294 – 304
EN
Does it make any sense today to look for the intersections between rationality and morals? Were the ancient and medieval philosophies, in which these intersections were present, wrong? And what led to the resolute divorce between these two phenomena? What is the justification for the latter? And is it reasonable? The aim of the author´s article is to provide answers to these questions, which would be based on a systematic study of the relationship between these two phenomena. Thus he goes back to the tradition of thought beginning with Socrates and reaching its peak in the philosophy of St. Thomas Aquinas. This tradition was reintroduced into the modern philosophic discourse by Alasdair MacIntyre.
EN
The paper deals with Aquinas’ theory of intentional forms, so-called species, insofar as it gives an account of the validity of human cognitive acts. Its focus is on the objectivity of knowledge and the basis of radical (Cartesian) scepticism, therefore the comparisons to the modern theory of ideas are employed. However, the author’s aim is not a defence against scepticism; her aim is rather to provide certain insights into its origins.
EN
The paper deals with the understanding of human nature in the philosophy of T. Aquinas and D. Hume. Its aim is to highlight some of the naturalistic tendencies in the writings of both authors. Naturalism is conceived as a position which in the explanation of human nature underlines the role of natural dispositions, inclinations and capacities operating in human mind, which are out of the control of reason. Aquinas and Hume are presented as philosophers of human nature. This view is supported by their understanding of the role of natural propensities of human beings as well as the relationship between reason and emotions (passions) and also their respective explanations of moral actions.
EN
The paper offers a comparison of two different approaches in Medieval thought to a theoretical science, both drawing from Aristotle. It also discusses the influence these approaches exercised on the understanding of the scientific status of theology. It outlines Thomas Aquinas's conception of the theology as a science, followed by its critique by John Duns Scotus. In its first part the paper offers a detailed description of the core of the medieval conceptions, as well as of the Aristotelian conception of science, its logical-methodological as well as its psychological aspects, showing, that the medieval authors mentioned did not share neither of them. In conclusion the paper outlines the roots, transformations and some of the historical aspects of the relationship between philosophy and theology, which became also the subject matter of the discussions about the scientific status of theology.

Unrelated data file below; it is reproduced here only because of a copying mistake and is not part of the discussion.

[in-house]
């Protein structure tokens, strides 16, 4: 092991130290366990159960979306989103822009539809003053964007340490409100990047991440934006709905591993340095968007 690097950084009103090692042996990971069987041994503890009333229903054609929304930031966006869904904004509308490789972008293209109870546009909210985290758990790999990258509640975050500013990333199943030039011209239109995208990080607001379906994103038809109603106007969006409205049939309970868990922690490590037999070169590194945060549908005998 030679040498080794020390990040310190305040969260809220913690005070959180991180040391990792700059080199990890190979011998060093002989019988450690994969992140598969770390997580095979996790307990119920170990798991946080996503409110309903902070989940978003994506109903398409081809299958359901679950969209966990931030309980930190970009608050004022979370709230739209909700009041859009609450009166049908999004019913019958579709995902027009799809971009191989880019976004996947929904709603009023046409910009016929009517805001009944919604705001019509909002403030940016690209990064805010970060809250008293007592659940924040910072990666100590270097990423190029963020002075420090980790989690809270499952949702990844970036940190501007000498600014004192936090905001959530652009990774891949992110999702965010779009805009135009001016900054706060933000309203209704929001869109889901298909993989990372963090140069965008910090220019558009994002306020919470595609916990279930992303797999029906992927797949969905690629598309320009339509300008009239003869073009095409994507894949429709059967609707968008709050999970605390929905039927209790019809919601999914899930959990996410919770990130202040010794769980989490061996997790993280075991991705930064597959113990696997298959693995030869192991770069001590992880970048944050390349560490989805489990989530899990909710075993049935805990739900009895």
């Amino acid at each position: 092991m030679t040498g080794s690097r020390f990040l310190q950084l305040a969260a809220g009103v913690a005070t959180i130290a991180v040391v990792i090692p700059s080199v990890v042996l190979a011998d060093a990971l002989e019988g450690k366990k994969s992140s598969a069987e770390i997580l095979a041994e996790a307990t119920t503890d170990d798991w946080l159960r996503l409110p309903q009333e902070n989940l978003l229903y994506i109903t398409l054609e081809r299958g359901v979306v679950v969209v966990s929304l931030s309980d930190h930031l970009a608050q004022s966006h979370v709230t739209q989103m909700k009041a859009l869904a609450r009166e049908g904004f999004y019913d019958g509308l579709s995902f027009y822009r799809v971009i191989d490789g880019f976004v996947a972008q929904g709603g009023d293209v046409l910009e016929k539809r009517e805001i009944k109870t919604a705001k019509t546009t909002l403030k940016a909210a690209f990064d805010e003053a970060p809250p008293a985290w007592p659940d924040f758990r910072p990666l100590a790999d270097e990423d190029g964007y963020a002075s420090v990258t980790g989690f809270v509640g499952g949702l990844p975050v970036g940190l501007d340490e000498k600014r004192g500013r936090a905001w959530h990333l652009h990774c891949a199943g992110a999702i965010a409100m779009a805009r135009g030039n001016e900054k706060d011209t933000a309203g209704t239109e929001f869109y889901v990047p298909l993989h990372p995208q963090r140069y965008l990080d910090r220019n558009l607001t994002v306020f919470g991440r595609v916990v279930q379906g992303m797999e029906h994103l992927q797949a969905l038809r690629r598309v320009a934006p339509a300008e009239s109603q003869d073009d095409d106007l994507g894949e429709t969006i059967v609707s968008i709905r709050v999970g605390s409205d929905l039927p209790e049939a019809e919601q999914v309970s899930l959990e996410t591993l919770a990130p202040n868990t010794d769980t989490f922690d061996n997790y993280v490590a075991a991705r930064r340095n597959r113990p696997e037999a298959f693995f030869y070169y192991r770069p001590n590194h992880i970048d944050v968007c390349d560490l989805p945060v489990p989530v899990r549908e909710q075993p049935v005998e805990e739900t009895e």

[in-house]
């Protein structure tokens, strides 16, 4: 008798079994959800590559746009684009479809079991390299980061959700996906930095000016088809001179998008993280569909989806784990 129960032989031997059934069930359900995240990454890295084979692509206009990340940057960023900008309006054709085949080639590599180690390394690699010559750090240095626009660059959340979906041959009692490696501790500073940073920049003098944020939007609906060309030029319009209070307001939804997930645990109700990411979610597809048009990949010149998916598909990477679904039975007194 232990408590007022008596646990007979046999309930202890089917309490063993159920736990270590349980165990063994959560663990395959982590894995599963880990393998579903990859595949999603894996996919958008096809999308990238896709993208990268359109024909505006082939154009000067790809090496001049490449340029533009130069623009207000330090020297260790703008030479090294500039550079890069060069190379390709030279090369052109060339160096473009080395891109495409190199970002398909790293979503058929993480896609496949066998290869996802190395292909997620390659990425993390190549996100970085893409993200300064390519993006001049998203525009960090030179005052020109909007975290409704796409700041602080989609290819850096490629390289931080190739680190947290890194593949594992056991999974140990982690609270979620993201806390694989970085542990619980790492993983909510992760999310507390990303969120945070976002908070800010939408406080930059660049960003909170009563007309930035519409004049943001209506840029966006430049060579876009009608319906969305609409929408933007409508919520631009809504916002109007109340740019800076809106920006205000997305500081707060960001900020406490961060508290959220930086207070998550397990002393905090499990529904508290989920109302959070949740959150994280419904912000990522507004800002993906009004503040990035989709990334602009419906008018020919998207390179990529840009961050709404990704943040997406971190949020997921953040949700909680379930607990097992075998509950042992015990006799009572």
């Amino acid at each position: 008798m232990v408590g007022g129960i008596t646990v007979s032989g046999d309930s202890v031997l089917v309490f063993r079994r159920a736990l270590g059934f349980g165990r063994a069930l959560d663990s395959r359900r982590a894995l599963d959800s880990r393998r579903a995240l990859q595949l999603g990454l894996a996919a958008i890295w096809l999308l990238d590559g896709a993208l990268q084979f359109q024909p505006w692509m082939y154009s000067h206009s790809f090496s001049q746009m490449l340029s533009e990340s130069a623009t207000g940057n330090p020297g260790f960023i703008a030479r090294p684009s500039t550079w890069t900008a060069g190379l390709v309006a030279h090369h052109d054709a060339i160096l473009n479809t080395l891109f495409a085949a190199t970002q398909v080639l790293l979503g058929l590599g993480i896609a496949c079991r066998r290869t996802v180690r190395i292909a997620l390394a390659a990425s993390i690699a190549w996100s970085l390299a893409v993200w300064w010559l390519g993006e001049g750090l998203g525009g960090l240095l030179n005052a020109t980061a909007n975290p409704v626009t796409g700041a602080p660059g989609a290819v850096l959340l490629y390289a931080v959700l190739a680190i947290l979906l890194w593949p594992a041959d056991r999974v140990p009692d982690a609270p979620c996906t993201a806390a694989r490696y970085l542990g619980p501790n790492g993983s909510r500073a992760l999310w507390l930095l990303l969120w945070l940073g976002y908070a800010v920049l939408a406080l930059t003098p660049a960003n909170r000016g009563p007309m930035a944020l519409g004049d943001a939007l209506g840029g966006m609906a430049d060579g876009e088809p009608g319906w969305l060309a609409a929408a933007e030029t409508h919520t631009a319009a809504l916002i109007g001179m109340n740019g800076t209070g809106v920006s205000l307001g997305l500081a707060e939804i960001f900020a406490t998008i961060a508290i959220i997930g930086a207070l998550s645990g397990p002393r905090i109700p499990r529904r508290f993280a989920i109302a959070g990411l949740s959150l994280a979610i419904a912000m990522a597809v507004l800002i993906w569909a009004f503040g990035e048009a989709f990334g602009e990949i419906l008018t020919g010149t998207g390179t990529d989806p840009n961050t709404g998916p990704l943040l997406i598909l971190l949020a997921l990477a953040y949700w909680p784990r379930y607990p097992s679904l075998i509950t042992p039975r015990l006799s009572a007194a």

EN
The study offers Congar’s understanding of the topic of baptismal priesthood. The theologian draws much on biblical sources, touching also the era of systematization of theology in which the highest authorities are Augustine and Thomas Aquinas. These writers, as Congar argues, introduce many distinctions into theological reflection which helps them to form a coherent and balanced system in theological work. For the French Dominican the return to the sources helps him to avoid the unilateral approach of modern theology which often tries to accent that shape of reflection which is the strongest or which seems to be the most useful for solving some particular problem.
Filozofia (Philosophy)
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2018
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tom 73
|
nr 4
282 – 293
EN
The paper deals with the relationship between reason/philosophy and faith/religion with some medieval authors (Averroes, Boethius of Dacia and Thomas Aquinas). Its first objective is to emphasize the key approaches such as the subordination of philosophy to religion or vice versa, which is based on the difference between the “absolute and relative” aspects. Its second objective is to identify the parallels and differences between the medieval and current strategies of addressing this issue (forms of conflict, independence, dialogue and integration). The author's opinion is that the relationship between reason/philosophy and faith/religion is primary methodological. The conflict between reason/philosophy and faith/religion is the result of a broad generalization of one of the two terms. The best form of the coexistence of science and religion is their mutual independence in those cases where we do not feel competent in any other than our own scientific discipline, or some form of a dialogue/integration (if we do have the necessary expertise).